58. Bravery at San Leonardo
The past two days the 15th and 16th ofJanuary 1944 we spent as a regiment was getting ammunition at the ready, improving communications, and all guns in the regiment were able to fire a few shots in anger. Mostly registering targets for the up coming attack by our Infantry Brigade.
I remember the weather on Sunday the 16th was mild for January, and we were all in a high state of anticipation, ready getting ready to support our Infantry friends who in this attack were the Perth Regiment and the Cape Breton Highlanders with the Irish Regiment of Canada in reserve.
All of you should read A book called, "Not All Of Us Were Brave", written by Stanley Scislowski. Stan was a private in the Perth regiment and his account of the attack from the sharp end was a great write. Buy the book! Stan calls the area the battle for the Riccio River where, as we have always said the Arelli, regardless we are both correct.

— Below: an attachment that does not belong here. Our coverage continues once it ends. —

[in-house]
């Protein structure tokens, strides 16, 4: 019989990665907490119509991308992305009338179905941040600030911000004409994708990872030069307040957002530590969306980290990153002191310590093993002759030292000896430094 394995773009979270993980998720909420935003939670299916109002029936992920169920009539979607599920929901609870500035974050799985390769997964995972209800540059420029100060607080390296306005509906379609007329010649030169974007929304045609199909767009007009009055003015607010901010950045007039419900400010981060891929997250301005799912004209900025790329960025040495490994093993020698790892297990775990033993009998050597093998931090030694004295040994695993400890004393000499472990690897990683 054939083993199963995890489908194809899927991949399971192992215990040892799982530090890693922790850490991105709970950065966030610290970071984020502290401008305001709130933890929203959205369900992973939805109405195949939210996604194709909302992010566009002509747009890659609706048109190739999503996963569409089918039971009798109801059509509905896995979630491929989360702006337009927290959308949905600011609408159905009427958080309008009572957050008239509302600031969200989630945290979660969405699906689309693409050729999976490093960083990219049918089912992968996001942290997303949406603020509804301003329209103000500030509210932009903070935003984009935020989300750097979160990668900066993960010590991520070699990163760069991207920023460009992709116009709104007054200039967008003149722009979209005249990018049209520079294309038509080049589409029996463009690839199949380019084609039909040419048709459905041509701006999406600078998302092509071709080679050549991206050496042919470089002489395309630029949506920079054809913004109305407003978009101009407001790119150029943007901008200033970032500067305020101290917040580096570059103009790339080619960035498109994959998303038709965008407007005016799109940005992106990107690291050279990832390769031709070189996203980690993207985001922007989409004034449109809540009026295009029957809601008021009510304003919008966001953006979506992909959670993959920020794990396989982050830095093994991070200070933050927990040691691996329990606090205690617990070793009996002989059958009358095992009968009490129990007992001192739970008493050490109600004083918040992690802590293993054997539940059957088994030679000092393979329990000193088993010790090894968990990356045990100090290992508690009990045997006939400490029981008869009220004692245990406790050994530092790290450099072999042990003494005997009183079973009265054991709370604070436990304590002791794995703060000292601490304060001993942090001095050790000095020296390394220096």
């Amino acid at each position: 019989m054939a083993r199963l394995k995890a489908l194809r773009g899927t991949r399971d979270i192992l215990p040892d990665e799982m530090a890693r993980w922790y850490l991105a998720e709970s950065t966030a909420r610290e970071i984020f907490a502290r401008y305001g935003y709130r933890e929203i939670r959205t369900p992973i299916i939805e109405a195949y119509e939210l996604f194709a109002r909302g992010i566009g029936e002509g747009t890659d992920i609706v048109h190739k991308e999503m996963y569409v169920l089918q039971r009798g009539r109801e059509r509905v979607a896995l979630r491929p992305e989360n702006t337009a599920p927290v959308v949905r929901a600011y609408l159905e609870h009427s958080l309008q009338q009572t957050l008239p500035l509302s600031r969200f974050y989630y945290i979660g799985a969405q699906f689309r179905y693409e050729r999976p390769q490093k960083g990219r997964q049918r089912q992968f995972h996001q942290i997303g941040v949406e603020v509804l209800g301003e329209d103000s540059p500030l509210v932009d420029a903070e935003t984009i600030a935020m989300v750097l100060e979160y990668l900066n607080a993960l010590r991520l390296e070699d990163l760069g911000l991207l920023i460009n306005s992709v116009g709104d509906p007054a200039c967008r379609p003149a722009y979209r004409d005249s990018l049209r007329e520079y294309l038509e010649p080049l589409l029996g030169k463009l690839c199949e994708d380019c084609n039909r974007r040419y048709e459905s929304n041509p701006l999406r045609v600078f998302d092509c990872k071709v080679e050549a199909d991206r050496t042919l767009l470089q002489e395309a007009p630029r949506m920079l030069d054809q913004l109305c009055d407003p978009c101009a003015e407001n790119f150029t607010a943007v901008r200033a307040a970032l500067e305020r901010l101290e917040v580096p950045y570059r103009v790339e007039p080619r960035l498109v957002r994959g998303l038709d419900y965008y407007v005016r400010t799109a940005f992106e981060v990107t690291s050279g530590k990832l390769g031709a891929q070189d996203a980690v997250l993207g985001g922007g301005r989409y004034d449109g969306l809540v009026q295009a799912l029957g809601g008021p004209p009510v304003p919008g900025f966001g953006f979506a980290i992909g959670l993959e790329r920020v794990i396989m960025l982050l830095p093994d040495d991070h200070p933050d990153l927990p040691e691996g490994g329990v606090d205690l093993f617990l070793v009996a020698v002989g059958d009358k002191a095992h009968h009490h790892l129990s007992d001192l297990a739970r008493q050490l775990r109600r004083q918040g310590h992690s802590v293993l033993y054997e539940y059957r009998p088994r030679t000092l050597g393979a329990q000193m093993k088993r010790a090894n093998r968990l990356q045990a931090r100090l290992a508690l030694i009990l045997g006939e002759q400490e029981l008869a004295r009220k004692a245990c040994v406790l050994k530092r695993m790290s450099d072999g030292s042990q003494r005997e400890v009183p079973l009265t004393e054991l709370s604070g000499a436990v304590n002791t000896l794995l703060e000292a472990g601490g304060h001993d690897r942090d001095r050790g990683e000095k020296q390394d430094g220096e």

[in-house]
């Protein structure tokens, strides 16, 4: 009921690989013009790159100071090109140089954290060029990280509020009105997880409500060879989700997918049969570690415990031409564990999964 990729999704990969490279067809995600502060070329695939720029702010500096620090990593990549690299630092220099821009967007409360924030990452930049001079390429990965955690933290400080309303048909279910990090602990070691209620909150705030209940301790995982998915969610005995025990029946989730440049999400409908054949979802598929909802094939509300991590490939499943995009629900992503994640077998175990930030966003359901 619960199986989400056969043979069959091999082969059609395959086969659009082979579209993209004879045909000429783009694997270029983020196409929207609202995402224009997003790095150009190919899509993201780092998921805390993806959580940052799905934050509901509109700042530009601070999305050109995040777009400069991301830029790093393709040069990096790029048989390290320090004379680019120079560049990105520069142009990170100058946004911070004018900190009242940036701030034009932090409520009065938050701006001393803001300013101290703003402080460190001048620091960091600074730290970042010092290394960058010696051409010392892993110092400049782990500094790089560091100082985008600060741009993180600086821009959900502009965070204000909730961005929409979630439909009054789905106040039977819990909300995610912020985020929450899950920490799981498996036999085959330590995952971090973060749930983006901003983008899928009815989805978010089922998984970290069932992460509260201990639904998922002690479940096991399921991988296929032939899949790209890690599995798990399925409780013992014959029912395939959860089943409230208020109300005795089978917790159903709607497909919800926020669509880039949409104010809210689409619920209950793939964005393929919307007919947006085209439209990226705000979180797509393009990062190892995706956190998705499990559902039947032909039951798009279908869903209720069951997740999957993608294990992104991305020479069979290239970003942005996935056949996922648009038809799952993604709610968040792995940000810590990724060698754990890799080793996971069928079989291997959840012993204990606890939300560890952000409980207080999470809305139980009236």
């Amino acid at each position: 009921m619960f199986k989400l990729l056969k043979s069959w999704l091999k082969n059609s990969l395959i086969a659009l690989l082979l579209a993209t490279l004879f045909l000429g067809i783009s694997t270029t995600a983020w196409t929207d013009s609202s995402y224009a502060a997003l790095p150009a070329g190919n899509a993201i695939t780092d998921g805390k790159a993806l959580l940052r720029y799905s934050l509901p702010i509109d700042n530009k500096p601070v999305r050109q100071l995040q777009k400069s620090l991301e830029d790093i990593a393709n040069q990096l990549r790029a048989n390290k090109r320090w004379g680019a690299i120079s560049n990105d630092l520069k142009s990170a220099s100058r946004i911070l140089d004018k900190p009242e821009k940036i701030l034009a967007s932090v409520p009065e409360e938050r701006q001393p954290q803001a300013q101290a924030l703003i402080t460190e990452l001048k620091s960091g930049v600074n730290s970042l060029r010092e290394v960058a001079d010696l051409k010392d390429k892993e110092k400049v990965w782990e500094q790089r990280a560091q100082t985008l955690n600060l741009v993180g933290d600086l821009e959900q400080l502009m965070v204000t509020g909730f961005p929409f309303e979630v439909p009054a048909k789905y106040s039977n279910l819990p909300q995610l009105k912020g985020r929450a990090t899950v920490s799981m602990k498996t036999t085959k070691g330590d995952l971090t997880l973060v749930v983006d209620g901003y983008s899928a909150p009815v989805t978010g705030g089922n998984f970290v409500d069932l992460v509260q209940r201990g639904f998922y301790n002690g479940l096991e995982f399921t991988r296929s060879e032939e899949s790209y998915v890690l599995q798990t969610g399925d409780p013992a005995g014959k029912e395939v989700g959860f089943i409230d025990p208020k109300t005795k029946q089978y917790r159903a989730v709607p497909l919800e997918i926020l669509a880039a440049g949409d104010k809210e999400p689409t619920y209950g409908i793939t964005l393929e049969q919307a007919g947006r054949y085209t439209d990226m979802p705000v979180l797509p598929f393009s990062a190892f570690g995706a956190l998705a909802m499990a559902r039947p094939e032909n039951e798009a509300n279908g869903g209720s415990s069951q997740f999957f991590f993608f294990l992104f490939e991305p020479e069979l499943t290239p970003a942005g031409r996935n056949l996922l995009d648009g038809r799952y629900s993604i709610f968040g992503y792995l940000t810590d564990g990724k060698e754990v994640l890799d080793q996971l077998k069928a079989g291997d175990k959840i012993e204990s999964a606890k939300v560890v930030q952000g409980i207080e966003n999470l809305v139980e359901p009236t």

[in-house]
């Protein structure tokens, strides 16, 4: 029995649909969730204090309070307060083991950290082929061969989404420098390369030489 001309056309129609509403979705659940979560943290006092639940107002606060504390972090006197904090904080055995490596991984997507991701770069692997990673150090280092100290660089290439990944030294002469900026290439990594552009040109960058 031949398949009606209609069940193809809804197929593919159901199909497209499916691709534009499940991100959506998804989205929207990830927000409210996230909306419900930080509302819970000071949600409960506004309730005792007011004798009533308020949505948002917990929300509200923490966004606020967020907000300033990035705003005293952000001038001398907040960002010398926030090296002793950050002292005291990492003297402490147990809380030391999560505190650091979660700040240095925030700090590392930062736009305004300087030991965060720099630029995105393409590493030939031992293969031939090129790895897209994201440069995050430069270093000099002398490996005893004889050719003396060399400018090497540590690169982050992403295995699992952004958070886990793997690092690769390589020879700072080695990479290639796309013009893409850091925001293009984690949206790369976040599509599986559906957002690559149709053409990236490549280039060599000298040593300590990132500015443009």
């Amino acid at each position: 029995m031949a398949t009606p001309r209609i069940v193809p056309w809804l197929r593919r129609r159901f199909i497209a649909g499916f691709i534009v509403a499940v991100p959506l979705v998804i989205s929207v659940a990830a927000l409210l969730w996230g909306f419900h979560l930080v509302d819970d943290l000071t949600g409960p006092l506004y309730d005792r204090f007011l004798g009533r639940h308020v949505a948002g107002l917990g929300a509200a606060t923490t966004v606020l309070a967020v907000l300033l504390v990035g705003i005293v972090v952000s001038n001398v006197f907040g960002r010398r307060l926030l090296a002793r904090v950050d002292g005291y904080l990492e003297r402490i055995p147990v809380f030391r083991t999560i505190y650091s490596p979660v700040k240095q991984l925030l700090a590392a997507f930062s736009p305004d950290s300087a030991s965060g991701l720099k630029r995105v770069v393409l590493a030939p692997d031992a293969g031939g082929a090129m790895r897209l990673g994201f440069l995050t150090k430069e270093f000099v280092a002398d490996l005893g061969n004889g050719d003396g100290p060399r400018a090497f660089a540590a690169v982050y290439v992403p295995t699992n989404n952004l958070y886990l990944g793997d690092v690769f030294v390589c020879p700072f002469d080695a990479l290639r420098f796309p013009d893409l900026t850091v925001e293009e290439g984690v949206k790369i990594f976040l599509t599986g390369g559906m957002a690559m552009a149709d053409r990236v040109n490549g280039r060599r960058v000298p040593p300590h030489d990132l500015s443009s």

The artillery barrage to kick off this attack started at 0530 hours, and we certainly were pouring the shells into the German held positions. As the morning progressed we were told that almost all our observation officers had been wounded. Capt. Madden and gnr McNair were both wounded while waiting to go forward with Dog company of the Perths, Capt Mitchell & Capt Steer. Capt Steer had been with Charlie company of the Perths but communication was knocked out and the company commander killed. This left Capt Floyd Brooks on his own bringing down hundreds of rounds per gun on enemy positions. Some time during this intense action there was a shifting where the infantry were going and Floyd Brooks found himself alone on one of the objectives. Talking to Floyd years after about how he felt at that time, he of course said you have intense fear but he had a firm belief that there was a higher power and one had to conquer his own fear with that thought in mind.
Floyd did all that could be asked by any one and did it with sheer bravery .